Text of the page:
Most of us are doing fine with our identity without much conscious efforts. We adapt, change, agonize, find balance and peace, in this rapidly changing world, instinctively. The world in 21st Century is indeed transforming in exciting, and interesting ways, right in front of our eyes. If we want to take charge of our lives, we have to understand the changing world with sharp insight and examine/update our identity: what/who we’re and what/who we want to be. Issues are many, and up to us. The emphasis is on what we want to be.
U.S. Supreme Court Justice Sonia Sotomayor spoke at Emory University Law School on 2/6/18. “I believe with all my heart that unless we become engaged in our country and become active participants in making a difference in the world we’re in, that we will be nothing but bystanders otherwise, and nobody should live their life being a bystander.——-You have to get to know the people around you. They are learning from you. You learn from them.”
I’m fortunate enough to have from toddlers to persons in 90’s in my life. Our extended family gets together, sometimes, and it is a great learning and bonding event for all of us. One of the things I learn and appreciate is that all of us deal with forging new identity with passing times, always. A great way of understanding Humanity just by watching people I love change with the cycle of life.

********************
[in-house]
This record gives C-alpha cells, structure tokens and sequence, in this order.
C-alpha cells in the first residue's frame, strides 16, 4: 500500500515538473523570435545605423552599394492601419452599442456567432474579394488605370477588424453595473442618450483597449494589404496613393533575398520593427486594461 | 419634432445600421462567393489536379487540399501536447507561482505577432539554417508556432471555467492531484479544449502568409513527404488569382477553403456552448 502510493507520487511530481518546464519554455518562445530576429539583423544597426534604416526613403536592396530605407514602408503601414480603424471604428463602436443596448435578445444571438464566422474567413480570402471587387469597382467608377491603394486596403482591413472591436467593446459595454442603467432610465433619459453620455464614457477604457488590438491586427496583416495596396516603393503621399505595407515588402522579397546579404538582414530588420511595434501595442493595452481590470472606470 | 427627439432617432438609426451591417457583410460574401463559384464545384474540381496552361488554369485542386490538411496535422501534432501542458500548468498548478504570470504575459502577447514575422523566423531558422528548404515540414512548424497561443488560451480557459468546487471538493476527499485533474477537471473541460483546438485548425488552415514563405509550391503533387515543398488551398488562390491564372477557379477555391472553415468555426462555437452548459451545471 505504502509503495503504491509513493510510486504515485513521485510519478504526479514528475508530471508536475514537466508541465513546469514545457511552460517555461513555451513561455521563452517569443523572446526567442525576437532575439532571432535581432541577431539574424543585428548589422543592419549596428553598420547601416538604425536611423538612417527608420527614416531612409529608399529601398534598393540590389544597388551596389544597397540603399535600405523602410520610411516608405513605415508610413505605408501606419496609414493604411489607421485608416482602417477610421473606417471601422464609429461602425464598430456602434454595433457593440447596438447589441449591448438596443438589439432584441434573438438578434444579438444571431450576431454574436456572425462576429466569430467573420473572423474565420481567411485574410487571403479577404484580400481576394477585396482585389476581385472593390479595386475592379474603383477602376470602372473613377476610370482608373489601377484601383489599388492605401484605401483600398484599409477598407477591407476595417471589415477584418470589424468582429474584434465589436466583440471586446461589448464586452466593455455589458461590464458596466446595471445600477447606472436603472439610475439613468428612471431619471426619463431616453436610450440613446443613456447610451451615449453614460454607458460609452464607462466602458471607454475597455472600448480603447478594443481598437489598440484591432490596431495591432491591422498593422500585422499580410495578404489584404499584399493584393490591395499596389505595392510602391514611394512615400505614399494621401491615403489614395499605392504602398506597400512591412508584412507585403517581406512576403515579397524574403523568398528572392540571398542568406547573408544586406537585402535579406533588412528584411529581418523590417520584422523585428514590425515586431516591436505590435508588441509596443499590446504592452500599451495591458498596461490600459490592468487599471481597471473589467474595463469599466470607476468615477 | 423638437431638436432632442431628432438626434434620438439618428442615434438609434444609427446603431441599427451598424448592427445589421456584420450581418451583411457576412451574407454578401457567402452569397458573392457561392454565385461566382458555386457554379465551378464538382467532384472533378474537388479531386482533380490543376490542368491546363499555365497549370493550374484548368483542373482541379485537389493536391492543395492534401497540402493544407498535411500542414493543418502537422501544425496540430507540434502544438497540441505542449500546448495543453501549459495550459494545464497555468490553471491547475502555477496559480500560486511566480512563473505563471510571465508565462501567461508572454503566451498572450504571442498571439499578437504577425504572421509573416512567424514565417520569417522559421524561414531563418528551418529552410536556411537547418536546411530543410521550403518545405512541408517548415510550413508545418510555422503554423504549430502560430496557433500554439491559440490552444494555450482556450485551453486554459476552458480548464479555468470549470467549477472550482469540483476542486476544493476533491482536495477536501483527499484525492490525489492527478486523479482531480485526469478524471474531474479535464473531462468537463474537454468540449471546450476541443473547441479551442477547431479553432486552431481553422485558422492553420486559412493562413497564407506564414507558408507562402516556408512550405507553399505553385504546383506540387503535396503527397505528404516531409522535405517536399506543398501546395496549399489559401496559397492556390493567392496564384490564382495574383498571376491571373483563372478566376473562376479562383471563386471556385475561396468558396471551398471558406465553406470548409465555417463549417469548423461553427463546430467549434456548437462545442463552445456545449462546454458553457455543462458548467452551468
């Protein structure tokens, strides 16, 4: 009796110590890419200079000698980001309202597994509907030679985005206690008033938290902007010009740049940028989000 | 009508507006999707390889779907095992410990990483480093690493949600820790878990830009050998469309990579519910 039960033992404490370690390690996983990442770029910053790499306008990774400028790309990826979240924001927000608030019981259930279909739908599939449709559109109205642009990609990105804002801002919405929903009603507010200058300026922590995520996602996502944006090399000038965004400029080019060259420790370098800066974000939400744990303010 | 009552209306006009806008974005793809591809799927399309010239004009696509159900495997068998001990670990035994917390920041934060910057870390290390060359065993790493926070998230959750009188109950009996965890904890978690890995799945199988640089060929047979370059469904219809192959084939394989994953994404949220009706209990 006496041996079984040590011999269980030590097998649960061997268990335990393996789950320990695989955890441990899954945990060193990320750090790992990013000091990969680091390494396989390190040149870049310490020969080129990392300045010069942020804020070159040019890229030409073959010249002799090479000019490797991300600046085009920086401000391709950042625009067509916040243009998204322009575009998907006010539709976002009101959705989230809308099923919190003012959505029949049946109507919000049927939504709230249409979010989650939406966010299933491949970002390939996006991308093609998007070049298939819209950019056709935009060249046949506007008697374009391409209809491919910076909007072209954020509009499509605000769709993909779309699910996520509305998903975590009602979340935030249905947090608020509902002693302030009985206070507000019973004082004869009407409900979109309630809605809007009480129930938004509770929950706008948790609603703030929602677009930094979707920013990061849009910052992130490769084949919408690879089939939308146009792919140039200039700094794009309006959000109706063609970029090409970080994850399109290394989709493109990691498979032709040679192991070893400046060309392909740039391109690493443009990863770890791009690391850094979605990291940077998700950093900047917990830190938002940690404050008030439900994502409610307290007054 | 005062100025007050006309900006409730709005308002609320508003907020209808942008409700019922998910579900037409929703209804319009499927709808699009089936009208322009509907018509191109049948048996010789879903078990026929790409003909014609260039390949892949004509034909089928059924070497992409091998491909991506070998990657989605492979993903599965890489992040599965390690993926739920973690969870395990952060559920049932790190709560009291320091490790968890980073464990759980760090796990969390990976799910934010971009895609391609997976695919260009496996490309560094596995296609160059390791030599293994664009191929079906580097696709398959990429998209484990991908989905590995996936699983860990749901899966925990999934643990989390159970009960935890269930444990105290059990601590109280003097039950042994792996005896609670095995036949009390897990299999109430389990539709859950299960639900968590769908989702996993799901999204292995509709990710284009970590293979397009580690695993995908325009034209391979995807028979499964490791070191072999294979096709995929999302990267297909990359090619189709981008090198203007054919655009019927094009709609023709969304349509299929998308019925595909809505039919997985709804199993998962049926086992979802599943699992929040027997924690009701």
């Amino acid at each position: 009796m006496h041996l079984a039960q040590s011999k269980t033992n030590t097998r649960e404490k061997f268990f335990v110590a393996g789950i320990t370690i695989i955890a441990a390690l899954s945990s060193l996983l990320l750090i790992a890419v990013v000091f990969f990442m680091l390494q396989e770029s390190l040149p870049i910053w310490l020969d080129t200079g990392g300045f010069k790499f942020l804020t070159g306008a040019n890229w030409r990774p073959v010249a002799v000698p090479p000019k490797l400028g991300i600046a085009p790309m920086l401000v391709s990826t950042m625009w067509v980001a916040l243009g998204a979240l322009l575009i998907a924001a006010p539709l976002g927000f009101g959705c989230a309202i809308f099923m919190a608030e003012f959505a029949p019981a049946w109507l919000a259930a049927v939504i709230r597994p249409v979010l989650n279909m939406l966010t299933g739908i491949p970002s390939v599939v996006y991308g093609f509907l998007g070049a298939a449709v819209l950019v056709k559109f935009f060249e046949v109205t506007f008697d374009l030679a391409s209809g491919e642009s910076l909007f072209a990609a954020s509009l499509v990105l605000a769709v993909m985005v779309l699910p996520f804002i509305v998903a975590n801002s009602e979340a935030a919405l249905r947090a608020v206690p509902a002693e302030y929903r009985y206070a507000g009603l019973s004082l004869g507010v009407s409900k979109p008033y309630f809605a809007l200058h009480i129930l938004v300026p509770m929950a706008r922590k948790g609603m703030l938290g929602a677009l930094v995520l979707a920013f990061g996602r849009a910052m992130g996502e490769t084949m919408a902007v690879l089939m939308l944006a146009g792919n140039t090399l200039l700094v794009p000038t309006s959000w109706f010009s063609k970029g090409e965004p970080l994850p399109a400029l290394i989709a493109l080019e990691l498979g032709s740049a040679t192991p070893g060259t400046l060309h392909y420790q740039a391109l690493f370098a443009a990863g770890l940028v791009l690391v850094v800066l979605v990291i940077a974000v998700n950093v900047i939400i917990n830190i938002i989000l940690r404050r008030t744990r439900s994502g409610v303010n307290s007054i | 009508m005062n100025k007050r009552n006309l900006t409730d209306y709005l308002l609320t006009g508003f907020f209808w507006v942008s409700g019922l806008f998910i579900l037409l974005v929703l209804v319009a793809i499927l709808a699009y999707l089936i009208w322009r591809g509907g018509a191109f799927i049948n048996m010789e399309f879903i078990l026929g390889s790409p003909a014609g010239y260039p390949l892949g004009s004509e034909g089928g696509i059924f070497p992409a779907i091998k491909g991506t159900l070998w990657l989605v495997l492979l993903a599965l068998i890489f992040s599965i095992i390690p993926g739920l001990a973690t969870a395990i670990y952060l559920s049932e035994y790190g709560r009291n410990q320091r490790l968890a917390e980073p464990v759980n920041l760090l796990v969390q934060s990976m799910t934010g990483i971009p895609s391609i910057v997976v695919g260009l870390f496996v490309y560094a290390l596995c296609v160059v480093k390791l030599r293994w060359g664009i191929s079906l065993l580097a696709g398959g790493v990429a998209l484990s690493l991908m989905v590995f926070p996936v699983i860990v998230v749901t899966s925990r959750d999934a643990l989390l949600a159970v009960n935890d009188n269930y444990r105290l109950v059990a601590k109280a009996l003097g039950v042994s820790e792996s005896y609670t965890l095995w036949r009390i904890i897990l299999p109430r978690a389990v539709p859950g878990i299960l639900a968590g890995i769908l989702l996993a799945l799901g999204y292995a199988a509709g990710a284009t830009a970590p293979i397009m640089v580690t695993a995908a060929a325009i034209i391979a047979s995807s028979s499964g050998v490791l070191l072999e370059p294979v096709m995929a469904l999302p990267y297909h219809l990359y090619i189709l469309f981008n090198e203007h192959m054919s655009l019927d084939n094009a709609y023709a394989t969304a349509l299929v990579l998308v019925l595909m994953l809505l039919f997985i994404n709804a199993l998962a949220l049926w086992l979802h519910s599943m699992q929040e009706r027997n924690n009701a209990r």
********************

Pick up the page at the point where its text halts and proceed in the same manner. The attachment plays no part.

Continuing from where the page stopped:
Politically, looking around the world, there are so many stories from heartbreaking to inspiring. Many confused political identities are out there, and we’ll leave it at that for now, here. Just that I’m optimistic that Korea could be one of the inspiring examples. The evolving Korean identity is on the right track because the majority of people are upgraded enough to embrace the 21st Century identity. Well, more or less.
Economically, finding desirable identity is a long long way off, it seems. We’re still at the beginning of evolving stories. When it come to money the wheel turns very slowly, indeed. It is a long story, again. We’ll pick it up some other time.
Socially and culturally, we see so many areas that need to be improved. And there’re improvements. But as we know social/cultural changes are so difficult because it is changing what we’ve been. The presumed identity.
It is a broad, elusive, yet, fundamental/profound question we have to ask periodically to stay sharp, involved, and confident. Wisely confident.